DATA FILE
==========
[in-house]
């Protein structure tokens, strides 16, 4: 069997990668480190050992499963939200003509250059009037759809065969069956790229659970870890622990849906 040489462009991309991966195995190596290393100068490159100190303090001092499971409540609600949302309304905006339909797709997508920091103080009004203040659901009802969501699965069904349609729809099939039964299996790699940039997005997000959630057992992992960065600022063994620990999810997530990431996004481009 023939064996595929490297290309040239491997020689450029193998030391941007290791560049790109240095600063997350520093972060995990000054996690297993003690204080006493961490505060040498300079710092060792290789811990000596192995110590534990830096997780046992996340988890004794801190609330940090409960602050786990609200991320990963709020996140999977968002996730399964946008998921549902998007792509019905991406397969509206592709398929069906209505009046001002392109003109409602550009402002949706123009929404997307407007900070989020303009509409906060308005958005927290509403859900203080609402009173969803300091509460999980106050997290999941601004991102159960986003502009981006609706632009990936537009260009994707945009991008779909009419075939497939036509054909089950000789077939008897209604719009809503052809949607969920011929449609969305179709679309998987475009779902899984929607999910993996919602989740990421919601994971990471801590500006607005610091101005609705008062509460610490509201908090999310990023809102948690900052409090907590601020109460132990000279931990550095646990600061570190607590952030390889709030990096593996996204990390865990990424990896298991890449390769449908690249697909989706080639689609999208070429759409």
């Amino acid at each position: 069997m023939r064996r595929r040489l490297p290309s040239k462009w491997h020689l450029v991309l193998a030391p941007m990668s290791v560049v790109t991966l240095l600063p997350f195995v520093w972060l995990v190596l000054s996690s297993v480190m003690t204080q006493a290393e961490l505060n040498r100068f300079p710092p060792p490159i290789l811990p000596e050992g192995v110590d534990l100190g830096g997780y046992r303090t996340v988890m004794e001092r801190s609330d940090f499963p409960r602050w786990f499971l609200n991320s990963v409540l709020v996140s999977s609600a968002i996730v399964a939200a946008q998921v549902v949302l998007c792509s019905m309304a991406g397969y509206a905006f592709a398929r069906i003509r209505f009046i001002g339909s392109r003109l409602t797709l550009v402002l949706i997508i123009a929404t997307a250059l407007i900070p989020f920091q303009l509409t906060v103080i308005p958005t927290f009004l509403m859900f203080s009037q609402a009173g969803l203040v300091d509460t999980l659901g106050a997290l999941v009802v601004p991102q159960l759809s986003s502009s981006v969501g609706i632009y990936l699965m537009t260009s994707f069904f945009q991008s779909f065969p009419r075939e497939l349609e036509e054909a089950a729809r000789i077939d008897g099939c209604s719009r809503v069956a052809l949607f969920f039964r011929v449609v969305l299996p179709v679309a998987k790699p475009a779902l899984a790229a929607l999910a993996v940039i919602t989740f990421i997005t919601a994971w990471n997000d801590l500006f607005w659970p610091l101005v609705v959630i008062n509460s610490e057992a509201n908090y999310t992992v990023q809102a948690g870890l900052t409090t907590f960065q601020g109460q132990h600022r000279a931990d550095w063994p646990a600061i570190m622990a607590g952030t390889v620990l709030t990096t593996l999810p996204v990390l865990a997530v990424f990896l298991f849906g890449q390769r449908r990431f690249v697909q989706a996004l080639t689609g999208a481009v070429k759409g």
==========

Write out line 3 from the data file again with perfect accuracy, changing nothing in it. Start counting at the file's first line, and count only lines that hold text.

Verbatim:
């Amino acid at each position: 069997m023939r064996r595929r040489l490297p290309s040239k462009w491997h020689l450029v991309l193998a030391p941007m990668s290791v560049v790109t991966l240095l600063p997350f195995v520093w972060l995990v190596l000054s996690s297993v480190m003690t204080q006493a290393e961490l505060n040498r100068f300079p710092p060792p490159i290789l811990p000596e050992g192995v110590d534990l100190g830096g997780y046992r303090t996340v988890m004794e001092r801190s609330d940090f499963p409960r602050w786990f499971l609200n991320s990963v409540l709020v996140s999977s609600a968002i996730v399964a939200a946008q998921v549902v949302l998007c792509s019905m309304a991406g397969y509206a905006f592709a398929r069906i003509r209505f009046i001002g339909s392109r003109l409602t797709l550009v402002l949706i997508i123009a929404t997307a250059l407007i900070p989020f920091q303009l509409t906060v103080i308005p958005t927290f009004l509403m859900f203080s009037q609402a009173g969803l203040v300091d509460t999980l659901g106050a997290l999941v009802v601004p991102q159960l759809s986003s502009s981006v969501g609706i632009y990936l699965m537009t260009s994707f069904f945009q991008s779909f065969p009419r075939e497939l349609e036509e054909a089950a729809r000789i077939d008897g099939c209604s719009r809503v069956a052809l949607f969920f039964r011929v449609v969305l299996p179709v679309a998987k790699p475009a779902l899984a790229a929607l999910a993996v940039i919602t989740f990421i997005t919601a994971w990471n997000d801590l500006f607005w659970p610091l101005v609705v959630i008062n509460s610490e057992a509201n908090y999310t992992v990023q809102a948690g870890l900052t409090t907590f960065q601020g109460q132990h600022r000279a931990d550095w063994p646990a600061i570190m622990a607590g952030t390889v620990l709030t990096t593996l999810p996204v990390l865990a997530v990424f990896l298991f849906g890449q390769r449908r990431f690249v697909q989706a996004l080639t689609g999208a481009v070429k759409g």